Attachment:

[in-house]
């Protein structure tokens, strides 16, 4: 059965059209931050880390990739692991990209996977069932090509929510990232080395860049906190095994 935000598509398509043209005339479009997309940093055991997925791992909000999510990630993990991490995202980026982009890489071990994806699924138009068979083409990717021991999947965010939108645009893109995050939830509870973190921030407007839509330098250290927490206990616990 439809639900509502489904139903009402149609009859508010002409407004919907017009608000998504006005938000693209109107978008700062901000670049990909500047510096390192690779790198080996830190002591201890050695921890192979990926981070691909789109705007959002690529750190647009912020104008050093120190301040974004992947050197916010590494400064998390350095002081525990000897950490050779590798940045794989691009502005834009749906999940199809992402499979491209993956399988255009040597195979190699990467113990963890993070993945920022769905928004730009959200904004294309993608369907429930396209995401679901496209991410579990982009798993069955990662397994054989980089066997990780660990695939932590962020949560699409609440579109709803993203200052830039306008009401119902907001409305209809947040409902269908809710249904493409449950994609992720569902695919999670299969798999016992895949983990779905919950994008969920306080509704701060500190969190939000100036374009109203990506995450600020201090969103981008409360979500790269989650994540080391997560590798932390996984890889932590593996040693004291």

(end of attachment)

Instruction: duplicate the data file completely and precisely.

[in-house]
């Protein structure tokens, strides 16, 4: 059965059209931050880390990739692991990209996977069932090509929510990232080395860049906190095994 935000598509398509043209005339479009997309940093055991997925791992909000999510990630993990991490995202980026982009890489071990994806699924138009068979083409990717021991999947965010939108645009893109995050939830509870973190921030407007839509330098250290927490206990616990 439809639900509502489904139903009402149609009859508010002409407004919907017009608000998504006005938000693209109107978008700062901000670049990909500047510096390192690779790198080996830190002591201890050695921890192979990926981070691909789109705007959002690529750190647009912020104008050093120190301040974004992947050197916010590494400064998390350095002081525990000897950490050779590798940045794989691009502005834009749906999940199809992402499979491209993956399988255009040597195979190699990467113990963890993070993945920022769905928004730009959200904004294309993608369907429930396209995401679901496209991410579990982009798993069955990662397994054989980089066997990780660990695939932590962020949560699409609440579109709803993203200052830039306008009401119902907001409305209809947040409902269908809710249904493409449950994609992720569902695919999670299969798999016992895949983990779905919950994008969920306080509704701060500190969190939000100036374009109203990506995450600020201090969103981008409360979500790269989650994540080391997560590798932390996984890889932590593996040693004291």